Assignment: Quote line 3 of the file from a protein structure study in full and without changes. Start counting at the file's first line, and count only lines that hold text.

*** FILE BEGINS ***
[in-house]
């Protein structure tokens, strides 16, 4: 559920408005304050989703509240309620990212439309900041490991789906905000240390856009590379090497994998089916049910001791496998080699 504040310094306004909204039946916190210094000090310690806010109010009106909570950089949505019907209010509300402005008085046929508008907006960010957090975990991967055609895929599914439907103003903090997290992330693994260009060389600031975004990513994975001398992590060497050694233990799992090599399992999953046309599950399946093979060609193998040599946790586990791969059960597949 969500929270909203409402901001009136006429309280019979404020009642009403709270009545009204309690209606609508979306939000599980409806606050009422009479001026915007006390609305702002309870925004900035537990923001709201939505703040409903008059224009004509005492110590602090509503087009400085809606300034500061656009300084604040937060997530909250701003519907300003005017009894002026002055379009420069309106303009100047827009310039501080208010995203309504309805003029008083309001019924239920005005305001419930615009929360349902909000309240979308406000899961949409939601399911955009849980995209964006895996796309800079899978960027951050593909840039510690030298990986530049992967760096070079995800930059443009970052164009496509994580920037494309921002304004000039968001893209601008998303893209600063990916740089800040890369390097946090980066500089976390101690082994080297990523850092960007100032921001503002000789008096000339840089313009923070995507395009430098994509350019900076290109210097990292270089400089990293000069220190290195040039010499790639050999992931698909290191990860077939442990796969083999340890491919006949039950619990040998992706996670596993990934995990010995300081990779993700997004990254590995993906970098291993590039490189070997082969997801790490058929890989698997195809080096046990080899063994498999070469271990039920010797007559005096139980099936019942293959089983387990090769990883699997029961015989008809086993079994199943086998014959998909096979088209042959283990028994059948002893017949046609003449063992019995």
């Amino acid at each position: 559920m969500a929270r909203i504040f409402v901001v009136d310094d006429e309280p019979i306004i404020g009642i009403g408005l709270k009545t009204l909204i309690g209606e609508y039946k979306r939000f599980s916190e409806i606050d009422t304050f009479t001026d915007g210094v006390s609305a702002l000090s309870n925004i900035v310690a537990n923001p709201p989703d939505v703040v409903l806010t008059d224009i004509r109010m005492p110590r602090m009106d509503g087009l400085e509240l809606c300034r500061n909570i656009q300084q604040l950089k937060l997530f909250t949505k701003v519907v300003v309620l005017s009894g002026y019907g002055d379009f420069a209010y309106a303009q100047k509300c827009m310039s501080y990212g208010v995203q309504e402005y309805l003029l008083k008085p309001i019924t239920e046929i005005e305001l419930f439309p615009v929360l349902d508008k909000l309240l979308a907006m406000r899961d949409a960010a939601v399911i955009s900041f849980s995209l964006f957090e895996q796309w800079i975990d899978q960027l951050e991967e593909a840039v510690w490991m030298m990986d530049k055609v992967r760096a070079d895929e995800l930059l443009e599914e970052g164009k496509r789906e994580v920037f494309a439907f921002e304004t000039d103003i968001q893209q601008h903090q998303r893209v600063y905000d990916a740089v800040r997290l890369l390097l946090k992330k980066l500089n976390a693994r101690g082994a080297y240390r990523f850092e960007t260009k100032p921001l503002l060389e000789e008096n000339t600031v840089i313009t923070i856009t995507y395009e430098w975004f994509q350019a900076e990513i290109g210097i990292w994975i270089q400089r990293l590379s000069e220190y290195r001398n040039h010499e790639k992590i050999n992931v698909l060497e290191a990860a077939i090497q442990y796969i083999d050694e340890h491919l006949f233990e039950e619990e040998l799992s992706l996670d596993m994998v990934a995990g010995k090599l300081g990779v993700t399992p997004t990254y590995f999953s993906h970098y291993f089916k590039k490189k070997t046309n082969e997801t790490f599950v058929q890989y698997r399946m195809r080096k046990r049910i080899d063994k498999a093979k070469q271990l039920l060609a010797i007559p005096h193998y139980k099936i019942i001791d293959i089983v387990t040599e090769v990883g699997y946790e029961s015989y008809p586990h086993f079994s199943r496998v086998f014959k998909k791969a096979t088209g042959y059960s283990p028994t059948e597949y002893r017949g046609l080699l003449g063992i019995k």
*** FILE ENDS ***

């Amino acid at each position: 559920m969500a929270r909203i504040f409402v901001v009136d310094d006429e309280p019979i306004i404020g009642i009403g408005l709270k009545t009204l909204i309690g209606e609508y039946k979306r939000f599980s916190e409806i606050d009422t304050f009479t001026d915007g210094v006390s609305a702002l000090s309870n925004i900035v310690a537990n923001p709201p989703d939505v703040v409903l806010t008059d224009i004509r109010m005492p110590r602090m009106d509503g087009l400085e509240l809606c300034r500061n909570i656009q300084q604040l950089k937060l997530f909250t949505k701003v519907v300003v309620l005017s009894g002026y019907g002055d379009f420069a209010y309106a303009q100047k509300c827009m310039s501080y990212g208010v995203q309504e402005y309805l003029l008083k008085p309001i019924t239920e046929i005005e305001l419930f439309p615009v929360l349902d508008k909000l309240l979308a907006m406000r899961d949409a960010a939601v399911i955009s900041f849980s995209l964006f957090e895996q796309w800079i975990d899978q960027l951050e991967e593909a840039v510690w490991m030298m990986d530049k055609v992967r760096a070079d895929e995800l930059l443009e599914e970052g164009k496509r789906e994580v920037f494309a439907f921002e304004t000039d103003i968001q893209q601008h903090q998303r893209v600063y905000d990916a740089v800040r997290l890369l390097l946090k992330k980066l500089n976390a693994r101690g082994a080297y240390r990523f850092e960007t260009k100032p921001l503002l060389e000789e008096n000339t600031v840089i313009t923070i856009t995507y395009e430098w975004f994509q350019a900076e990513i290109g210097i990292w994975i270089q400089r990293l590379s000069e220190y290195r001398n040039h010499e790639k992590i050999n992931v698909l060497e290191a990860a077939i090497q442990y796969i083999d050694e340890h491919l006949f233990e039950e619990e040998l799992s992706l996670d596993m994998v990934a995990g010995k090599l300081g990779v993700t399992p997004t990254y590995f999953s993906h970098y291993f089916k590039k490189k070997t046309n082969e997801t790490f599950v058929q890989y698997r399946m195809r080096k046990r049910i080899d063994k498999a093979k070469q271990l039920l060609a010797i007559p005096h193998y139980k099936i019942i001791d293959i089983v387990t040599e090769v990883g699997y946790e029961s015989y008809p586990h086993f079994s199943r496998v086998f014959k998909k791969a096979t088209g042959y059960s283990p028994t059948e597949y002893r017949g046609l080699l003449g063992i019995k």